Answer ... Yes, a foreign judgment being recognised in Norway means that its effect is extended to Norway and that the Norwegian courts, in a new action in which the court is required to consider the claim in order to rule on the case, shall apply the result without any re-trial of the relevant issues. In the event of a new action between the same parties where the claim has been ruled on, the Norwegian court shall reject the action (provided that the plaintiff has no legal interest in such a new action due to disputing the judgment’s binding effect).
The enforcement of foreign judgments means that the Norwegian authorities will force the debtor to fulfil the judgment in accordance with applicable Norwegian rules for enforcement. In this respect, recognition happens automatically by virtue of fulfilment of the conditions for recognition, while enforcement requires an application to the courts.
Answer ... In order to enforce a foreign judgment or award, the creditor must apply for enforcement before the district court (instead of the enforcement authorities). The legal venue is determined by the domicile of the debtor or where its assets are.
The court gives notice to the debtor after a preliminary assessment of the legitimacy of the application, with a two-week deadline for commenting on matters of importance for enforcement of the claim. Once this period has expired, the court may decide whether to allow the application and send it to the enforcement authorities or to disallow it. If allowed, the enforcement authorities will then decide when to search for assets and enforce the judgment or award pursuant to the application.
Answer ... Foreign judgments or awards must be made available either in the original or in a duly certified copy; if not rendered in Norwegian, Swedish or Danish, the creditor must also provide a translation of the award into one of these languages. However, arbitral awards rendered in English need not be translated and the courts will often make the same exception for judgments rendered in English. The courts may do the same for judgments or awards rendered in other languages, provided that all parties understand the relevant language. See also Articles 30, 50 and 53 of the Lugano Convention, requiring an Appendix V attestation from the foreign court in support of the application.
Answer ... For a petition for an execution lien, there is a court fee of NOK 1,955 (all fees are subject to an annual adjustment). Additional fees will be incurred for additional enforcement steps, as follows:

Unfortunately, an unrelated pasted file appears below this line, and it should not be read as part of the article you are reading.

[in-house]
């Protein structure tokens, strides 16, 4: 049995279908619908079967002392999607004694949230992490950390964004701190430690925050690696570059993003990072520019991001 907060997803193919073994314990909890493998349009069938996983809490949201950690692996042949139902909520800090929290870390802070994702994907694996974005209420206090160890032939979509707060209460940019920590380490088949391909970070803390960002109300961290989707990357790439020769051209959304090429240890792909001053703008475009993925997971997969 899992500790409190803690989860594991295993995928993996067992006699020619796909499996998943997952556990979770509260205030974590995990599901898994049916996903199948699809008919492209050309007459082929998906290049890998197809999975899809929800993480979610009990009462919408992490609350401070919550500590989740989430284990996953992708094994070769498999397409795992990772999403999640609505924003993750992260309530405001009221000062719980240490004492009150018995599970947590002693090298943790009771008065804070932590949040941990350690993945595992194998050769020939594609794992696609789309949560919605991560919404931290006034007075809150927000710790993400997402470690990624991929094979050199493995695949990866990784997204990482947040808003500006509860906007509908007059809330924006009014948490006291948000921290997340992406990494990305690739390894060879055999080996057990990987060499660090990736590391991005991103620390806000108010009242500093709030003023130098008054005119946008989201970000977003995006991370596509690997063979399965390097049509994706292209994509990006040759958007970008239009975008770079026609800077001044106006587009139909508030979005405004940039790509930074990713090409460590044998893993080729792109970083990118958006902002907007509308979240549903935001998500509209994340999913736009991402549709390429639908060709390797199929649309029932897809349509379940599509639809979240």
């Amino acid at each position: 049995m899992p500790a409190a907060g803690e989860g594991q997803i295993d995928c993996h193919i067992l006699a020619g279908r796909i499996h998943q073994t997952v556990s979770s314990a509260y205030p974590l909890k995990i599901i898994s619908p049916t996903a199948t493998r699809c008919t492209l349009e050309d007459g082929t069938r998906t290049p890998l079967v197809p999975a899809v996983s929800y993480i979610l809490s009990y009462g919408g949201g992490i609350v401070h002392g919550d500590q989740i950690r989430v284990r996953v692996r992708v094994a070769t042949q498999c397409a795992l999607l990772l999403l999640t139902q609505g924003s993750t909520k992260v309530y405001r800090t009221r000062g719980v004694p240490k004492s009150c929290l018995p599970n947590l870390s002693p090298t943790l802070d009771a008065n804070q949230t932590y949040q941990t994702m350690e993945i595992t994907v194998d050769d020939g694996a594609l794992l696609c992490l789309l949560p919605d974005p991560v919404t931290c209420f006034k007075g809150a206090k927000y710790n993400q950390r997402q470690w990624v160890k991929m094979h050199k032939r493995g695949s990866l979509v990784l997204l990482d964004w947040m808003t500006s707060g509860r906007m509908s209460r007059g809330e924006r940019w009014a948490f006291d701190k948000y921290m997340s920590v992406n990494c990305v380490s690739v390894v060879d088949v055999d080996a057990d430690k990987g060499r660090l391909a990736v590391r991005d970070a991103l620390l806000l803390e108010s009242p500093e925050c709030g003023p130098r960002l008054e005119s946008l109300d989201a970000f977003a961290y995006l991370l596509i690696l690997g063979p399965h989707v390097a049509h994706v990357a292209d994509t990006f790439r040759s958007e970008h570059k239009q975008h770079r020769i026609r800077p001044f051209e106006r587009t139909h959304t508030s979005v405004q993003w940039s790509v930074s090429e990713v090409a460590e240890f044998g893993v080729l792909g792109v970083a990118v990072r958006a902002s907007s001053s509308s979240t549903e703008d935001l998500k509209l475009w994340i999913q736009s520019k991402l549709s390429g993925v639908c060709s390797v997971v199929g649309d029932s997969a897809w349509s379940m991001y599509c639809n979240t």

- For an enforcement and temporary injunction order requesting enforcement (1.1 R), the fee is NOK 1,265 (even if the request is later withdrawn or rejected);
- For an enforcement and temporary injunction order requesting disbursement, also from other countries (1.7 R), the fee is NOK 1,955;
- For a complaint to the district court about a compensation order (1 R), the fee is NOK 1,150; and
- For a seizure and temporary injunction order (2.5 R), the fee is NOK 2,875.
If the court decides on other types of enforcement, another fee will apply.
Answer ... If the defendant objects to enforcement, the court may decide that it is subject to the applicant providing security (before deciding on next steps).
Answer ... Normally, it takes two to three months from when the request is sent to the court until the enforcement procedure is brought to an end by establishing security in the defendant’s assets. The timeframe for subsequent foreclosure will depend on the kinds of assets involved, as the further procedures differ. If there are substantive objections to the validity of the award, our experience is that the first phase is extended to about six months.
Answer ... Yes, the applicant may seek injunctive relief pursuant to the Dispute Act while the enforcement process is ongoing, as long as there is a basis for such a security. In short, the debtor’s conduct must give grounds to fear that enforcement of the claim would otherwise be evaded or considerably impeded, or would have to take place outside of Norway; or that injunctive relief is otherwise necessary to avoid considerable loss.